The short story "How Nnedi Got Her Curved Spine" by Nnedi Okorafor details a story about a woman named Nnedi, who, while in the woods, was taken in by intelligent baboons and taught their first written language, which she then took back to her people, thus introducing writing to them.
Nnedi Okorafor writes at the end of the story:
Many years later, while considering all this and just before I wrote what would become my first published novel Zarah the Windseeker, I wrote this short piece of “creative nonfiction”. I call it nonfiction because it is a true story. I call it creative because it is told through the lens of fantasy.
But while looking up the term "creative nonfiction", I found this definition, on CreativeNonfiction.org:
The words “creative” and “nonﬁction” describe the form. The word “creative” refers to the use of literary craft, the techniques ﬁction writers, playwrights, and poets employ to present nonﬁction—factually accurate prose about real people and events—in a compelling, vivid, dramatic manner. The goal is to make nonﬁction stories read like ﬁction so that your readers are as enthralled by fact as they are by fantasy.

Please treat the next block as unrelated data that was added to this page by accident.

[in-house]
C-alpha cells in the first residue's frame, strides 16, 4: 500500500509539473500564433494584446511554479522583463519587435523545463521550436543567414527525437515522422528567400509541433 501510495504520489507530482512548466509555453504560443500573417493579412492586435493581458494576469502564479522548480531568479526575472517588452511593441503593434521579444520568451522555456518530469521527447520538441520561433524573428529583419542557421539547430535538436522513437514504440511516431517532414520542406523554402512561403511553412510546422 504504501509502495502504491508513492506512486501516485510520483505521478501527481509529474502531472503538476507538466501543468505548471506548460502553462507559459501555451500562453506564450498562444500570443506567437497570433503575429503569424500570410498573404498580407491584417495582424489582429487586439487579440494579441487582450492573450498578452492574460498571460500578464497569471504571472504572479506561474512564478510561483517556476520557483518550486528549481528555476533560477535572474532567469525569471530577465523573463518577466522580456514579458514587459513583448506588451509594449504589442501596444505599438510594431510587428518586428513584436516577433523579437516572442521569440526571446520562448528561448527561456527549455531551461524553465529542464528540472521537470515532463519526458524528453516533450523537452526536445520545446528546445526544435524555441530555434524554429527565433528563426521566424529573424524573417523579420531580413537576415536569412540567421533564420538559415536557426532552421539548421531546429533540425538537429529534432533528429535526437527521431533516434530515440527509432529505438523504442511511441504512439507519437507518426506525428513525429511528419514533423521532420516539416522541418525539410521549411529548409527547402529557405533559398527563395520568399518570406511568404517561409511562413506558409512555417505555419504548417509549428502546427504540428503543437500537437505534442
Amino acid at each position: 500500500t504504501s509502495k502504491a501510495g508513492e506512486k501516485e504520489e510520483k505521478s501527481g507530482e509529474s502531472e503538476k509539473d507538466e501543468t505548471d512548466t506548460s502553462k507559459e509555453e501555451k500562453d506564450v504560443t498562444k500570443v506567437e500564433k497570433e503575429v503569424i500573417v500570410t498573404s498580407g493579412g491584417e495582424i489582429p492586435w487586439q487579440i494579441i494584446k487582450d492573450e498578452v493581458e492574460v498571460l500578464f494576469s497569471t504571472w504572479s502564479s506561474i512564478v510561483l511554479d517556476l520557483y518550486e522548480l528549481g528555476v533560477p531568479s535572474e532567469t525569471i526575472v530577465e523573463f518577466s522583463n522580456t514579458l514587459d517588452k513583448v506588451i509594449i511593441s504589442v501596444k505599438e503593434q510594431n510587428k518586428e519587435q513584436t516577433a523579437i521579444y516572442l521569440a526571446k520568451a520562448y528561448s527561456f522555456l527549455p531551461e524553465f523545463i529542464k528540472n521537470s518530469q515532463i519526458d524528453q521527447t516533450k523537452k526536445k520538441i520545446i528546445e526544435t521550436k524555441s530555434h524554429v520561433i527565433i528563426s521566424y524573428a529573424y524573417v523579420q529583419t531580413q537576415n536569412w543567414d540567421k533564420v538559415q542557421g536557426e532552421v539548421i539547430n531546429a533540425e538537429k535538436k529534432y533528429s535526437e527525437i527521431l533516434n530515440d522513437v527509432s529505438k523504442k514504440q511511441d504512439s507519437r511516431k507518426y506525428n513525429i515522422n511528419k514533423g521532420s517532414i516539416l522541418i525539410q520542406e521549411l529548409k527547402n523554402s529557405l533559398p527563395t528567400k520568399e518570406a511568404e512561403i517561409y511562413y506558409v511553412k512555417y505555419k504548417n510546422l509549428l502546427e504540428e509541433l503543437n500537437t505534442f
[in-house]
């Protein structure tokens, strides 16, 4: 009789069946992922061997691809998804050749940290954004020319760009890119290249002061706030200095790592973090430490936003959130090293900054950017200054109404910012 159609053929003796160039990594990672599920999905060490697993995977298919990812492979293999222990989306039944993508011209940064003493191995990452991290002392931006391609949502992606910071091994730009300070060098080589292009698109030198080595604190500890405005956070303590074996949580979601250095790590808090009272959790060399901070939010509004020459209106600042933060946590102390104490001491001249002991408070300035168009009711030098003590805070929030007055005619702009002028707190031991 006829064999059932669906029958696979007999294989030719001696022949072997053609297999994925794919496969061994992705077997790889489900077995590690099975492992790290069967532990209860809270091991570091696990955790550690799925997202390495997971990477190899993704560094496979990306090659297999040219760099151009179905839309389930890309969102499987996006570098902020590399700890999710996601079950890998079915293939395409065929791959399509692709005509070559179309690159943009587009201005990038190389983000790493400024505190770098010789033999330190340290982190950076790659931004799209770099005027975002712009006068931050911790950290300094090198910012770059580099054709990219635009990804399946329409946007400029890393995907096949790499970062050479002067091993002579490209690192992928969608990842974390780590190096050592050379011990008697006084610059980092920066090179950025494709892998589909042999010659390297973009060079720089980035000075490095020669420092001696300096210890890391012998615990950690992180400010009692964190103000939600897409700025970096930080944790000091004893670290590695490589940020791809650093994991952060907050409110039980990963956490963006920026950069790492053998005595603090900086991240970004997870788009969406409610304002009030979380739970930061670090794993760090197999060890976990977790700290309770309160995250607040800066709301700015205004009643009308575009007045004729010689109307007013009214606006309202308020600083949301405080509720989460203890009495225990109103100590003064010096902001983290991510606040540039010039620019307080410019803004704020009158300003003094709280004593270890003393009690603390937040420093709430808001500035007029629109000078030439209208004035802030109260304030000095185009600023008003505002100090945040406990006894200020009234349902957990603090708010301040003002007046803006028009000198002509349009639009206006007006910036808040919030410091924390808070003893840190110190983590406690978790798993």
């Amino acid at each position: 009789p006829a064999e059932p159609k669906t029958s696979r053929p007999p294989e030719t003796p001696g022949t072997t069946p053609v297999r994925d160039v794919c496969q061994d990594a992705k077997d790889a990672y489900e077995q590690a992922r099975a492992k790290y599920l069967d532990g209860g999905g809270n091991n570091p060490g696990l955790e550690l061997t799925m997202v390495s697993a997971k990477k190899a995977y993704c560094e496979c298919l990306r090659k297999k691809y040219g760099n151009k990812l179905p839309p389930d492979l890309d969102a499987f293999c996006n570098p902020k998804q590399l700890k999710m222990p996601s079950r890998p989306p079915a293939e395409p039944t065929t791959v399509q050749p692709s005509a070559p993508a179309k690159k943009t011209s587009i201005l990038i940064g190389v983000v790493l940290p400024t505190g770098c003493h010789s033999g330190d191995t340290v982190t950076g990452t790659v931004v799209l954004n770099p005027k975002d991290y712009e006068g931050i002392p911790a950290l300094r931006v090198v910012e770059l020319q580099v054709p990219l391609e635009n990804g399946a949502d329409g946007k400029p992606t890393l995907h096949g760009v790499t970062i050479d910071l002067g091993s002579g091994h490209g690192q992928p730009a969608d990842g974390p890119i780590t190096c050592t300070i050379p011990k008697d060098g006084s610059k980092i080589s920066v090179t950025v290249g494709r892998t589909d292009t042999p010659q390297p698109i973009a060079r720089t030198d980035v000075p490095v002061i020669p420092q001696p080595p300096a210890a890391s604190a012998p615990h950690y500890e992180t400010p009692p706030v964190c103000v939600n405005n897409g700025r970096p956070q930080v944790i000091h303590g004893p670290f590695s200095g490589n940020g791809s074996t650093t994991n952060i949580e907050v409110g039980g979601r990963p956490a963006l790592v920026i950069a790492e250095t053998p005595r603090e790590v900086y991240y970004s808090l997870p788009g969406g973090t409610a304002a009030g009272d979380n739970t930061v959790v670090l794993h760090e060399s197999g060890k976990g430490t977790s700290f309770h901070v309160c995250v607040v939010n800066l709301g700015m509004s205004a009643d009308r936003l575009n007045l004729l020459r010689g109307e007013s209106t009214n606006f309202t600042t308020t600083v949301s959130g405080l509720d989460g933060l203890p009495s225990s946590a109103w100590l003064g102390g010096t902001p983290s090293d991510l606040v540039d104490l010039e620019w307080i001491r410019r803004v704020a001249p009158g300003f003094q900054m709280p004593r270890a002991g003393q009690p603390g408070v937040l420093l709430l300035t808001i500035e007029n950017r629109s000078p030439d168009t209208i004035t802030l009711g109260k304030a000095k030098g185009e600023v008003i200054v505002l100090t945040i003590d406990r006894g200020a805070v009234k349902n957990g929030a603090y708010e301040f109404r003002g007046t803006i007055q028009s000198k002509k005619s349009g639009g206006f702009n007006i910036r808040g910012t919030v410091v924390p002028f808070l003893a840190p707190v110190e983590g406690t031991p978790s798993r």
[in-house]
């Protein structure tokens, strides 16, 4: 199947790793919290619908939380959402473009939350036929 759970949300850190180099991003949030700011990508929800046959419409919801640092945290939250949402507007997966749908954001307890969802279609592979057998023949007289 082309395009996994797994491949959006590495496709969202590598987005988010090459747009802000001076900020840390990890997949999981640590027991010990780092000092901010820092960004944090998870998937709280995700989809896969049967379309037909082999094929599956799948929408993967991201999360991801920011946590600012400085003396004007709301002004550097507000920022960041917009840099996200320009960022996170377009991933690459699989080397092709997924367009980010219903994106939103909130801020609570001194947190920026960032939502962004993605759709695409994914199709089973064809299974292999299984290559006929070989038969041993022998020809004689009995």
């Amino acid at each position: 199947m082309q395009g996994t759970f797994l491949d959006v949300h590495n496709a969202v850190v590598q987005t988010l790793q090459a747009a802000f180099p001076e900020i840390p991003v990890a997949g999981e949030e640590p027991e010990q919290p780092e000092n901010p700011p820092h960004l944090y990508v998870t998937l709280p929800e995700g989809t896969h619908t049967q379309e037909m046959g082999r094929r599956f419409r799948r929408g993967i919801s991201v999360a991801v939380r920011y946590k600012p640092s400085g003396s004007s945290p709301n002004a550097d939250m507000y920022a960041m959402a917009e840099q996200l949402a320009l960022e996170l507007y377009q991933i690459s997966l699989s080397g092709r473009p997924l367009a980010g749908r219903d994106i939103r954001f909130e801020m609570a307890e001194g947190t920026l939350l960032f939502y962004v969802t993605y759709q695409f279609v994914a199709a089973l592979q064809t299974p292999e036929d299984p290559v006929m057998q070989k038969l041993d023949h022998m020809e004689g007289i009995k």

I took this to mean stories such as Laura Ingalls Wilder's Little House on the Prairie series - a true story told in a way that reads like a novel. "How Nnedi Got Her Curved Spine" doesn't seem to fit that.
Am I missing something here? Misunderstanding the definition of creative nonfiction? Or what?